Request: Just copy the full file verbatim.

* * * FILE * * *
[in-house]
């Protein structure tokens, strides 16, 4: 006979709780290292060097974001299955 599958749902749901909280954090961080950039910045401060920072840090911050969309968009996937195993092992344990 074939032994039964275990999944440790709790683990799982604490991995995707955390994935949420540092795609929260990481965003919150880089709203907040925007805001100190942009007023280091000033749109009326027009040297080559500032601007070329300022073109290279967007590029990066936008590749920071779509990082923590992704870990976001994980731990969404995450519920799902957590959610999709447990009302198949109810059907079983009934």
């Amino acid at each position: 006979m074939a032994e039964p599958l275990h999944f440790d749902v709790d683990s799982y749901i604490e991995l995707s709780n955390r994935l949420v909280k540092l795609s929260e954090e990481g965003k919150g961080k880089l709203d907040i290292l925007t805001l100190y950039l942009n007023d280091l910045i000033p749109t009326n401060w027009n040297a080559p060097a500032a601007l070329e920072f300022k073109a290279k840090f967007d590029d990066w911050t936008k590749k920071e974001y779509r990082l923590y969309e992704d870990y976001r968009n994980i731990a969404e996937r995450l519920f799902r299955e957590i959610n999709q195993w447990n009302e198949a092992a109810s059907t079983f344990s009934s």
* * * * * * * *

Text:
[in-house]
């Protein structure tokens, strides 16, 4: 006979709780290292060097974001299955 599958749902749901909280954090961080950039910045401060920072840090911050969309968009996937195993092992344990 074939032994039964275990999944440790709790683990799982604490991995995707955390994935949420540092795609929260990481965003919150880089709203907040925007805001100190942009007023280091000033749109009326027009040297080559500032601007070329300022073109290279967007590029990066936008590749920071779509990082923590992704870990976001994980731990969404995450519920799902957590959610999709447990009302198949109810059907079983009934």
């Amino acid at each position: 006979m074939a032994e039964p599958l275990h999944f440790d749902v709790d683990s799982y749901i604490e991995l995707s709780n955390r994935l949420v909280k540092l795609s929260e954090e990481g965003k919150g961080k880089l709203d907040i290292l925007t805001l100190y950039l942009n007023d280091l910045i000033p749109t009326n401060w027009n040297a080559p060097a500032a601007l070329e920072f300022k073109a290279k840090f967007d590029d990066w911050t936008k590749k920071e974001y779509r990082l923590y969309e992704d870990y976001r968009n994980i731990a969404e996937r995450l519920f799902r299955e957590i959610n999709q195993w447990n009302e198949a092992a109810s059907t079983f344990s009934s």